3 of 4 Physicians Say Government-Sponsored EHRs Not Worth the Cost

Mitch Morris, MD, of the Deloitte Center for Health Solutions discusses the results of the firm’s latest survey of U.S. physicians:

Three out of four physicians surveyed report that EHRs increase costs and do not save them time. This survey is not alone in its findings: Through another recently released survey, Clem McDonald and colleagues found that physicians say that EHRs “waste an average of 48 minutes per day.”

But those of us working with hospitals and physicians on a regular basis don’t need a survey to tell us things are not quite right. Just look at the rapidly growing profession of scribes — people who follow around doctors taking down their observations for recording in an EHR. Meaningful Use? Really?

So how did we get to the point where, despite an inspiring vision; prodigious investments of time and money; advances in computational and interface abilities; and more than 900 exhibitors each year at the Health Information Management and Systems Society (HIMSS) conference, many in the physician community still believe we have relatively little to show in the way of a true value-add?

Maybe it’s because the government has spent almost $30 billion inducing physicians and hospitals to install EHRs that satisfy the government’s needs, instead of the needs of patients or providers. I suspect the benefits of EHRs would have advanced much farther if the government had not subsidized the enterprise at all.

Comments (2)

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  1. Herbert W says:

    EHRs and other initiatives in Health IT have been around too long to not have true added value. Hopefully there are still some observed benefits in the form of synergies and raw material saved.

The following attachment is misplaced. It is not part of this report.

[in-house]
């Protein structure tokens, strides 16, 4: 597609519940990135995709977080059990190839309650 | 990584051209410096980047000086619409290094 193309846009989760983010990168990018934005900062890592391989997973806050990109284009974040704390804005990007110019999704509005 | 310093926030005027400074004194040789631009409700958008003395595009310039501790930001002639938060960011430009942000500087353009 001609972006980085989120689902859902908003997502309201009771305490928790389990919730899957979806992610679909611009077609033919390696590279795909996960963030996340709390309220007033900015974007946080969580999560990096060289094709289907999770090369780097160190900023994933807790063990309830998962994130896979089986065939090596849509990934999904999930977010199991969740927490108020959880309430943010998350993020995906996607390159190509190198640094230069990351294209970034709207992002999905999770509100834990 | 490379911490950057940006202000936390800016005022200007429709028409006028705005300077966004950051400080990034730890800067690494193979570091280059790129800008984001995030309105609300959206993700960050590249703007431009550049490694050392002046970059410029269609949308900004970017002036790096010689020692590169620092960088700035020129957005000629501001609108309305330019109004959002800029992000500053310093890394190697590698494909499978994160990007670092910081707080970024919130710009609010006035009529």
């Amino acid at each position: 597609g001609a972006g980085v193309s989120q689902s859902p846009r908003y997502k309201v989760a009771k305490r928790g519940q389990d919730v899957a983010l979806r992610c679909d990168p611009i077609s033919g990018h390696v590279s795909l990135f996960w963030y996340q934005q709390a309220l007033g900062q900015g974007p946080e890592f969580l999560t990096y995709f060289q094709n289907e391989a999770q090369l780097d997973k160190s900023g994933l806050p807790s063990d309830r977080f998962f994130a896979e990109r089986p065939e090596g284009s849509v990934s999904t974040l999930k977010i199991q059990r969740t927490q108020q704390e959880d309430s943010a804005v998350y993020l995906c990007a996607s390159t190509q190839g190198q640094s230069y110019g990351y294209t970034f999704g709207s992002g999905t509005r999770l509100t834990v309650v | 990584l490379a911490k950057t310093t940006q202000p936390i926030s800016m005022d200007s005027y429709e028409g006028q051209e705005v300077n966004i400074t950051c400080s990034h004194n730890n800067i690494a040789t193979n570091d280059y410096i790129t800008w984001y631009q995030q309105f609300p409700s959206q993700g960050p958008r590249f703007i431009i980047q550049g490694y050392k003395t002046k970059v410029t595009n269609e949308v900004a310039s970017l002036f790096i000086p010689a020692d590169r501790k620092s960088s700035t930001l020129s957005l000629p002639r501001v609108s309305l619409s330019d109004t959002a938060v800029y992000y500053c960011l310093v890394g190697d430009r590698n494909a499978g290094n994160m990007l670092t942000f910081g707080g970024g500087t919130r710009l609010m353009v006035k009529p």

2. Gabriel Odom says:

    That is a woefully one-sided analysis. The EHR isn’t to save the doctor’s time – but everyone else’s.

    This is not hyperbole: this very morning a good friend suffering from severe abdominal pain went to an urgent care center in my city. She spent around 30 minutes checking in to the clinic. They took down pages and pages of information on her medical and surgical history, allergies, insurance, primary care doctor, family medical history, current medications, pregnancy status, and a host of vital signs. They then hooked up her IV and gave her medicine. Some time later, the doctor assessed that she needed her appendix out – and fast. They couldn’t perform surgery at this small center, so we had to drive her across town to the major surgery center. We were given a giant stack of papers to take with us: all the medical documentation associated with her morning visit.

    A few minutes later, my friend still in severe pain, we arrive at the hospital. Can we go immediately to the preoperative wing? No, of course not. We have to spend ANOTHER HOUR waiting while a hurried team of nurses and registration staff painstakingly copy every single line of information into their computer system. Why? Because the urgent care center at which we began our morning didn’t use EMR documentation. If they had, all that information would have be electronically transferred over – saving a full hour of my friend’s pain.

    EMR’s aren’t for doctors. They are for us, and they work.